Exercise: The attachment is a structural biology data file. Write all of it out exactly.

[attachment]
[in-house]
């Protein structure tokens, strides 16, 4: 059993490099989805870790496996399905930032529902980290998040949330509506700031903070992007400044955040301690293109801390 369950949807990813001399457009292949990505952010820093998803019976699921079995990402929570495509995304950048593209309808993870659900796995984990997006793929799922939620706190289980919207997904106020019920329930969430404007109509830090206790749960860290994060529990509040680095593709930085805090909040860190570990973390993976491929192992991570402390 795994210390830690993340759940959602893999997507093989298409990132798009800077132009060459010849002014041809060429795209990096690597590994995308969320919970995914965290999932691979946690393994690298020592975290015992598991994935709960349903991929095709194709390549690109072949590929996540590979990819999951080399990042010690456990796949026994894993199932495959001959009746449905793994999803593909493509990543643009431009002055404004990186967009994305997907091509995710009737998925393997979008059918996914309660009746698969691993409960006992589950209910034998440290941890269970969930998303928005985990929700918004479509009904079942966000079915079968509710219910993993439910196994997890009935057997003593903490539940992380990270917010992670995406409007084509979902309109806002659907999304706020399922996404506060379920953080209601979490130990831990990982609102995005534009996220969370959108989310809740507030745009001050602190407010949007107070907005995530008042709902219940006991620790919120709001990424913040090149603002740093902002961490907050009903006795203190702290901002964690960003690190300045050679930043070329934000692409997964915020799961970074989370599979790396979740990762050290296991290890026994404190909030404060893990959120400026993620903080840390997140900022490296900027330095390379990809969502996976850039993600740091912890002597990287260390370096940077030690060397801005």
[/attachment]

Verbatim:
[in-house]
């Protein structure tokens, strides 16, 4: 059993490099989805870790496996399905930032529902980290998040949330509506700031903070992007400044955040301690293109801390 369950949807990813001399457009292949990505952010820093998803019976699921079995990402929570495509995304950048593209309808993870659900796995984990997006793929799922939620706190289980919207997904106020019920329930969430404007109509830090206790749960860290994060529990509040680095593709930085805090909040860190570990973390993976491929192992991570402390 795994210390830690993340759940959602893999997507093989298409990132798009800077132009060459010849002014041809060429795209990096690597590994995308969320919970995914965290999932691979946690393994690298020592975290015992598991994935709960349903991929095709194709390549690109072949590929996540590979990819999951080399990042010690456990796949026994894993199932495959001959009746449905793994999803593909493509990543643009431009002055404004990186967009994305997907091509995710009737998925393997979008059918996914309660009746698969691993409960006992589950209910034998440290941890269970969930998303928005985990929700918004479509009904079942966000079915079968509710219910993993439910196994997890009935057997003593903490539940992380990270917010992670995406409007084509979902309109806002659907999304706020399922996404506060379920953080209601979490130990831990990982609102995005534009996220969370959108989310809740507030745009001050602190407010949007107070907005995530008042709902219940006991620790919120709001990424913040090149603002740093902002961490907050009903006795203190702290901002964690960003690190300045050679930043070329934000692409997964915020799961970074989370599979790396979740990762050290296991290890026994404190909030404060893990959120400026993620903080840390997140900022490296900027330095390379990809969502996976850039993600740091912890002597990287260390370096940077030690060397801005």